Omicron continues to fade in ground zero South Africa

Omicron continues to fade in ground zero South Africa as Covid cases fall for the FOURTH day in a row and hospital admissions rise by just 5% in a week

  • 15,424 new Covid cases recorded in South Africa, down by a third in a week 
  • And test positivity — which has been trending downwards — dropped to 28%
  • Hospitalisations reached highest level in Omicron wave and deaths jumped 45% 

Daily Covid cases in South Africa have fallen for the fourth day in a row as Omicron continues to fade in the variant’s epicentre. 

Data from the National Institute For Communicable Diseases (NICD) shows 15,424 South Africans tested positive in the last 24 hours, down by a third on the nearly 24,000 cases confirmed last Tuesday.

A fifth fewer people were tested for the first in the last 24 hours compared to the same period last week, but test positivity — the proportion of those tested who are infected — has been trending downwards for eight days.

But hospitalisations and deaths – which lag two to three weeks behind the pattern seen in case numbers due to the delay in an infected person becoming seriously unwell – have risen.

More than 630 people were hospitalised across the country, up only 5 per cent in a week but the highest daily number in the country’s fourth wave. 

The previous record was last Wednesday when 620 people were hospitalised. Meanwhile 35 deaths were recorded, a 46 per cent uptick on last Tuesday.

The falling case numbers come despite only 25 per cent of South Africans being double-jabbed and boosters not being dished out in the country. 

It raises hopes that the UK’s Omicron wave will also be short-lived, with Britain also having a layer of protection in its booster programme.  

It comes as UK scientists wait for data on how deadly the Omicron surge will be, with uncertainties about how severe it is and how well vaccines protect against serious outcomes.

But promisingly, cases already appear to be plateauing in the UK, with around 90,000 daily infections recorded for the last six days.

That’s despite gloomy Government modelling warning that 1million Britons could be catching the virus daily by the end of the year.

Boris Johnson today said no to Christmas curbs because there is ‘no evidence’ on Omicron to justify it. 

The NICD confirmed 55,877 people had been tested across South Africa in the last 24 hours and 15,424 (27.6 per cent) tested positive.

And test positivity dropped to 27.6 per cent, which is the lowest figure recorded in 10 days and marks the eighth day of infection rates trending downwards.

New Covid cases stay flat for FIFTH day in a row at 90,629 as expert says it ‘looks like Omicron has peaked’ 

Britain’s daily Covid cases have plateaued for the fifth day in a row as an expert claimed that the Omicron wave may have peaked already.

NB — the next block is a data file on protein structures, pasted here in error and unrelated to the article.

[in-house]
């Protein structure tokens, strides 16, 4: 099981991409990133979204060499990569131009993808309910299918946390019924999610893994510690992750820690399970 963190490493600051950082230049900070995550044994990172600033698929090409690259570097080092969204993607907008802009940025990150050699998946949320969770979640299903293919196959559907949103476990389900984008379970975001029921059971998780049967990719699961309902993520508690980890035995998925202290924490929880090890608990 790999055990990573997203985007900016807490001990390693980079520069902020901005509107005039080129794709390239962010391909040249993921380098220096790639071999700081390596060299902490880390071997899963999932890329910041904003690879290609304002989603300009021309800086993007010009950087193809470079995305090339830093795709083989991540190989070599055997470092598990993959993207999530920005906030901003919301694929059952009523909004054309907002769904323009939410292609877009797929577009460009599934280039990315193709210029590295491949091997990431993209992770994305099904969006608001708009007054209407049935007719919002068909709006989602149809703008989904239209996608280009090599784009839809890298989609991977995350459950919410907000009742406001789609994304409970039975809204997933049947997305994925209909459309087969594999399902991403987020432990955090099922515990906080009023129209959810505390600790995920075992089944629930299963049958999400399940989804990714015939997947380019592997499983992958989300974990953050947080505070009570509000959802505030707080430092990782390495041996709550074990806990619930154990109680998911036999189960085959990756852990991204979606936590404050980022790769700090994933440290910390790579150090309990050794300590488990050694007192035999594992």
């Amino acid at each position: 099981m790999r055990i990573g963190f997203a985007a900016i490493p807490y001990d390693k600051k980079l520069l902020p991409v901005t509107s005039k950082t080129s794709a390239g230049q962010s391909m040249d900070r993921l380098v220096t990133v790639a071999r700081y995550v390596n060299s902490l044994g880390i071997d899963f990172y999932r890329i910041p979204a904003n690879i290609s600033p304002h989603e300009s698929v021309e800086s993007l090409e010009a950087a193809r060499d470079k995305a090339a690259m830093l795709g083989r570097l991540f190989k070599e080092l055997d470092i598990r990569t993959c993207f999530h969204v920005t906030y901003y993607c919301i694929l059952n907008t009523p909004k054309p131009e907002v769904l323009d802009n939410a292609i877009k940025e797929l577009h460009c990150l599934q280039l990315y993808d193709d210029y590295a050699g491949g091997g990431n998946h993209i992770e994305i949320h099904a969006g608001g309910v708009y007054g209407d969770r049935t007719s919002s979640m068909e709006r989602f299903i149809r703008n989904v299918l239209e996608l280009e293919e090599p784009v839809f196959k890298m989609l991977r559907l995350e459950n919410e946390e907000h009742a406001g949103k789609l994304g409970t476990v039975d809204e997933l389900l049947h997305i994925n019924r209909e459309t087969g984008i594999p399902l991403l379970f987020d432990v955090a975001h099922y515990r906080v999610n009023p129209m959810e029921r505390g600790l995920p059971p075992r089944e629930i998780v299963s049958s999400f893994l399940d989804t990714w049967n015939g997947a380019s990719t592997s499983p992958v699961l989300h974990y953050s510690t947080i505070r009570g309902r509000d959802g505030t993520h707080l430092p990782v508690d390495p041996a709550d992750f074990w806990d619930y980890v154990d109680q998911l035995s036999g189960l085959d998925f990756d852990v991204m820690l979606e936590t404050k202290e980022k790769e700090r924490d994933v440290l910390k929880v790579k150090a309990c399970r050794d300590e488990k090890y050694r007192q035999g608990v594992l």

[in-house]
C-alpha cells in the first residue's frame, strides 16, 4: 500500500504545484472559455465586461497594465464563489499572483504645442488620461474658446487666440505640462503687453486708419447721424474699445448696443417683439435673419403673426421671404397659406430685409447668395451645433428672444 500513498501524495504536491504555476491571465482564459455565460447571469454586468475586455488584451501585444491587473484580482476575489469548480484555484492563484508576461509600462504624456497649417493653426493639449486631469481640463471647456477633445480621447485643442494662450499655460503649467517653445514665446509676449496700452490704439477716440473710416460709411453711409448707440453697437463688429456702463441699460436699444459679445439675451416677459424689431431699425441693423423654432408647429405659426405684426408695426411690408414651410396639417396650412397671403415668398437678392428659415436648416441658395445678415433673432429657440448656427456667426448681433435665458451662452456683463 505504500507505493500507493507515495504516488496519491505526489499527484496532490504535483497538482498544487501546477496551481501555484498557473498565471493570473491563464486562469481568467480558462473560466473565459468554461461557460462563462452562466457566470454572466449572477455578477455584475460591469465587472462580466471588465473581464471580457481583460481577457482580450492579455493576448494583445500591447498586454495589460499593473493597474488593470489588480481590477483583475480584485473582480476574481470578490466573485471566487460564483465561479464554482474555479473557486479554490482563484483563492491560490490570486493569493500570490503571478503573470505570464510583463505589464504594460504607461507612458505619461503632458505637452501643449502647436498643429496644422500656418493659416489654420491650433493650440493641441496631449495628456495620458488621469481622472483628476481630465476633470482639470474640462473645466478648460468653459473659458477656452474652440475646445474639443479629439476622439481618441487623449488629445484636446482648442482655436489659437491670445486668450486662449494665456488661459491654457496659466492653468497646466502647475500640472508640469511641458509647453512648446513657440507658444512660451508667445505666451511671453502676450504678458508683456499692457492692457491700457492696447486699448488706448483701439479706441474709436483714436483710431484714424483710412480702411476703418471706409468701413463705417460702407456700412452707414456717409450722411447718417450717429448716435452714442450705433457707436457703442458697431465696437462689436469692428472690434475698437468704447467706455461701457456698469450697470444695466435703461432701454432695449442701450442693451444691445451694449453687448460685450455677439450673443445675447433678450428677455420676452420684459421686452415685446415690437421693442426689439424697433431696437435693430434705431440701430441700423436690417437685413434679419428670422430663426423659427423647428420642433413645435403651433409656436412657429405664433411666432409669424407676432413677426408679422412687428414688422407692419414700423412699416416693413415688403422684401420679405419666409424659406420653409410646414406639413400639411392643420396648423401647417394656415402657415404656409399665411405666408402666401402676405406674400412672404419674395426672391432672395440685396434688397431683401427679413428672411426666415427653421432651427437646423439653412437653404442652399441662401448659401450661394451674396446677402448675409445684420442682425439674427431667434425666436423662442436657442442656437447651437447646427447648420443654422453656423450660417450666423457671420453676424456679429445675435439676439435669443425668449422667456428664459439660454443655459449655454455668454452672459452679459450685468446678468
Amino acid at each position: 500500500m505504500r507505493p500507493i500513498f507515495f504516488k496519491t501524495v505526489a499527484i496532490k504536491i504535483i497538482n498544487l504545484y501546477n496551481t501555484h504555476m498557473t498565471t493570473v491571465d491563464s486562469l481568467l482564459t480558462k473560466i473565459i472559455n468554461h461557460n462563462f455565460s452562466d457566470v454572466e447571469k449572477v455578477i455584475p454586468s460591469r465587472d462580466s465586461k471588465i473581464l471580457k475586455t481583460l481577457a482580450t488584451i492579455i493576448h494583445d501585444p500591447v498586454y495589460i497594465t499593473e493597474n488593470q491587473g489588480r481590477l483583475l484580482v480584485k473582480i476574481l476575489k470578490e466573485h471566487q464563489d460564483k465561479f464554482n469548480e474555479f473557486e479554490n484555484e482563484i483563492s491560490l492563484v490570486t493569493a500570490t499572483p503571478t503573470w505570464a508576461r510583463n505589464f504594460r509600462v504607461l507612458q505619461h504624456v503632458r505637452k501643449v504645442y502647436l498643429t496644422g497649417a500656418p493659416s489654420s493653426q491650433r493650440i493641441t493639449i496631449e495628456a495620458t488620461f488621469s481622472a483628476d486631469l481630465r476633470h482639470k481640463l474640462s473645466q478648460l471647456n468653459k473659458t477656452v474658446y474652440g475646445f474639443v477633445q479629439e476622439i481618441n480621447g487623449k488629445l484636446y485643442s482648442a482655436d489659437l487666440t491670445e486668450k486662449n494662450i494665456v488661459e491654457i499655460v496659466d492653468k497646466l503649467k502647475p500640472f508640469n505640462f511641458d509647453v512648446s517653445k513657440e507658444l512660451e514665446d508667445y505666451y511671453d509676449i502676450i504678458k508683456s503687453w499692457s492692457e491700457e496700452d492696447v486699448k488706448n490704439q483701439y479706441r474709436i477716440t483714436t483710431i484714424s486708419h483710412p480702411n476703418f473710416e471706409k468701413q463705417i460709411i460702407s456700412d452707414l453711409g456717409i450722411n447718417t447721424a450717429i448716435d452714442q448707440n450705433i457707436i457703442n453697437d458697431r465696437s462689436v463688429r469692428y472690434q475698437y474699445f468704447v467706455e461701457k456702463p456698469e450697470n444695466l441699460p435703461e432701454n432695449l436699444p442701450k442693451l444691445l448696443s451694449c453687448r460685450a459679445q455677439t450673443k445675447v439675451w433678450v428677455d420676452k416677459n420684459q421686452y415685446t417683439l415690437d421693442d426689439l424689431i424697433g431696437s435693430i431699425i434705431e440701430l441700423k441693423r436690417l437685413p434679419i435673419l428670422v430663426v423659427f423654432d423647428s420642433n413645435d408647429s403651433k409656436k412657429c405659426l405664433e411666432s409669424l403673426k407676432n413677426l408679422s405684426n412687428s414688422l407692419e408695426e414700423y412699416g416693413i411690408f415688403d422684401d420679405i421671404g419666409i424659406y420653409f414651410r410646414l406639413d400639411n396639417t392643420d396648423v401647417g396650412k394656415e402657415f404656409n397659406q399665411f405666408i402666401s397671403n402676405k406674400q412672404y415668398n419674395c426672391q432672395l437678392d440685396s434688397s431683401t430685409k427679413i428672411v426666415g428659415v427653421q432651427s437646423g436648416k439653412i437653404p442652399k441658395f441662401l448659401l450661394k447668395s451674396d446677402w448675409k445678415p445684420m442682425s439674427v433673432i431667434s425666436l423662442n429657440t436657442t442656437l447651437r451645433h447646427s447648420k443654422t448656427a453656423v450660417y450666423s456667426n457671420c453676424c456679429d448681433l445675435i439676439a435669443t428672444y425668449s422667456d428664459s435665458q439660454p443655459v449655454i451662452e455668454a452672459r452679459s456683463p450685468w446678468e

There were 90,629 infections in the past 24 hours across the UK, up 52 per cent on last Tuesday’s toll but down slightly on the figure yesterday — despite wild projections of up to a million daily infections by New Year,

Cases have remained flat since last Friday when they hit a peak of more than 93,000. 

In London, which has become a hotbed for Omicron, the wave also appears to be slowing. A total of 20,491 cases were recorded in the capital today, down slightly on yesterday’s tally of 22,750.

The slowing statistics may be behind Boris Johnson’s decision not to bring in tougher restrictions before Christmas , with the Prime Minister claiming today there was ‘not enough evidence to justify’ them.

Gloomy Government modelling presented to ministers last week said the mutant variant was doubling every two days and was infecting up to 400,000 daily by the weekend. 

Professor Paul Hunter, an infectious diseases expert at the University of East Anglia, told MailOnline that Mr Johnson had made the right decision because cases ‘look like they’ve peaked’. 

He said: ‘It’s not all doom and gloom, it does look like Omicron has stopped growing. The numbers over the last few days seem to have plateaued and maybe even be falling.

‘It’s a bit too soon to be absolutely sure about that, but if it is the case Boris Johnson will breathe a sigh of relief. We have to be a little bit careful because it’s only a few days.

‘And because we’re getting closer to Christmas there is nervousness that people may not come forward for testing because they don’t want to test positive and miss out on meeting relatives.

‘Omicron overtook the other variants around December 14 so most of any changes from there on would be down to Omicron. So if it was still doubling every two days that would have shown and we should have been at 200,000 cases yesterday and certainly more than 200,000 cases today.